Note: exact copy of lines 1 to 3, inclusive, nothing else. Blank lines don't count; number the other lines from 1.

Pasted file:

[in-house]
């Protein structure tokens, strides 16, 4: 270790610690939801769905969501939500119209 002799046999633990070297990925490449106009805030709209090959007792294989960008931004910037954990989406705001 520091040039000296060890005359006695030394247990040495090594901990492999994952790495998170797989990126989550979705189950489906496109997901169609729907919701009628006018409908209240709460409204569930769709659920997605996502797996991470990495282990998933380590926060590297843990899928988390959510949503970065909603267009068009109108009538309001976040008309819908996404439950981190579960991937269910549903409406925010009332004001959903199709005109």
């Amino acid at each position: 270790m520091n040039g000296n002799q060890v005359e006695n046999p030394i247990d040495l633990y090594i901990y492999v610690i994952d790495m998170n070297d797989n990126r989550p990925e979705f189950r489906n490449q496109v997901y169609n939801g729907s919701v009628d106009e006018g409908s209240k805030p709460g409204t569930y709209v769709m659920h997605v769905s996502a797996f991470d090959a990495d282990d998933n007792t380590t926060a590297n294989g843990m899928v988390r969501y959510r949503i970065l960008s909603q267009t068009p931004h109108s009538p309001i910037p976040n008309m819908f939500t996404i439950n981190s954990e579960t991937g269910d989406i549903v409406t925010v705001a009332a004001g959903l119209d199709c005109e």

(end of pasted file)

[in-house]
């Protein structure tokens, strides 16, 4: 270790610690939801769905969501939500119209 002799046999633990070297990925490449106009805030709209090959007792294989960008931004910037954990989406705001 520091040039000296060890005359006695030394247990040495090594901990492999994952790495998170797989990126989550979705189950489906496109997901169609729907919701009628006018409908209240709460409204569930769709659920997605996502797996991470990495282990998933380590926060590297843990899928988390959510949503970065909603267009068009109108009538309001976040008309819908996404439950981190579960991937269910549903409406925010009332004001959903199709005109």
């Amino acid at each position: 270790m520091n040039g000296n002799q060890v005359e006695n046999p030394i247990d040495l633990y090594i901990y492999v610690i994952d790495m998170n070297d797989n990126r989550p990925e979705f189950r489906n490449q496109v997901y169609n939801g729907s919701v009628d106009e006018g409908s209240k805030p709460g409204t569930y709209v769709m659920h997605v769905s996502a797996f991470d090959a990495d282990d998933n007792t380590t926060a590297n294989g843990m899928v988390r969501y959510r949503i970065l960008s909603q267009t068009p931004h109108s009538p309001i910037p976040n008309m819908f939500t996404i439950n981190s954990e579960t991937g269910d989406i549903v409406t925010v705001a009332a004001g959903l119209d199709c005109e």